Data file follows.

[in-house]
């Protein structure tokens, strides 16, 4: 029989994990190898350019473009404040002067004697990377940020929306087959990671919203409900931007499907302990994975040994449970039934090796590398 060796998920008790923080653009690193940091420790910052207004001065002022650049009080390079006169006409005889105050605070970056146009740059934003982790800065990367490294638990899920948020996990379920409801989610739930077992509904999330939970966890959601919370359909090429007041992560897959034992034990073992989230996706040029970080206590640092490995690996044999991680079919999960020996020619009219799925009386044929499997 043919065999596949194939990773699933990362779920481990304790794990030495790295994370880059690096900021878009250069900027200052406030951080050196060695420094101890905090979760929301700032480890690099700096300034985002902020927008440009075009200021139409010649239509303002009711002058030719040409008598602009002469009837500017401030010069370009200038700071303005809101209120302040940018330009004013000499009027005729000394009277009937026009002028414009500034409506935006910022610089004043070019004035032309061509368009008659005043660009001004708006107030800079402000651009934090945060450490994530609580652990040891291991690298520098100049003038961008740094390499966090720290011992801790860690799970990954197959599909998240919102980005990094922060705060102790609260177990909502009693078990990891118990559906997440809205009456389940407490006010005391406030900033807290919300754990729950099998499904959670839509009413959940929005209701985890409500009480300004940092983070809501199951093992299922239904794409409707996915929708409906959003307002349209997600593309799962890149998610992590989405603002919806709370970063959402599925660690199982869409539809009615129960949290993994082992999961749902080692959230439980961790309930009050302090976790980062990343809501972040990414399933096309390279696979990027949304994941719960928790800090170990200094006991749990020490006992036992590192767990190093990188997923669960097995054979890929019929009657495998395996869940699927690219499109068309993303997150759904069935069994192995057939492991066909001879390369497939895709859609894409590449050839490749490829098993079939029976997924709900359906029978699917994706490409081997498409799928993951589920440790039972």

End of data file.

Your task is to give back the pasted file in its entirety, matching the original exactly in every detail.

[in-house]
């Protein structure tokens, strides 16, 4: 029989994990190898350019473009404040002067004697990377940020929306087959990671919203409900931007499907302990994975040994449970039934090796590398 060796998920008790923080653009690193940091420790910052207004001065002022650049009080390079006169006409005889105050605070970056146009740059934003982790800065990367490294638990899920948020996990379920409801989610739930077992509904999330939970966890959601919370359909090429007041992560897959034992034990073992989230996706040029970080206590640092490995690996044999991680079919999960020996020619009219799925009386044929499997 043919065999596949194939990773699933990362779920481990304790794990030495790295994370880059690096900021878009250069900027200052406030951080050196060695420094101890905090979760929301700032480890690099700096300034985002902020927008440009075009200021139409010649239509303002009711002058030719040409008598602009002469009837500017401030010069370009200038700071303005809101209120302040940018330009004013000499009027005729000394009277009937026009002028414009500034409506935006910022610089004043070019004035032309061509368009008659005043660009001004708006107030800079402000651009934090945060450490994530609580652990040891291991690298520098100049003038961008740094390499966090720290011992801790860690799970990954197959599909998240919102980005990094922060705060102790609260177990909502009693078990990891118990559906997440809205009456389940407490006010005391406030900033807290919300754990729950099998499904959670839509009413959940929005209701985890409500009480300004940092983070809501199951093992299922239904794409409707996915929708409906959003307002349209997600593309799962890149998610992590989405603002919806709370970063959402599925660690199982869409539809009615129960949290993994082992999961749902080692959230439980961790309930009050302090976790980062990343809501972040990414399933096309390279696979990027949304994941719960928790800090170990200094006991749990020490006992036992590192767990190093990188997923669960097995054979890929019929009657495998395996869940699927690219499109068309993303997150759904069935069994192995057939492991066909001879390369497939895709859609894409590449050839490749490829098993079939029976997924709900359906029978699917994706490409081997498409799928993951589920440790039972």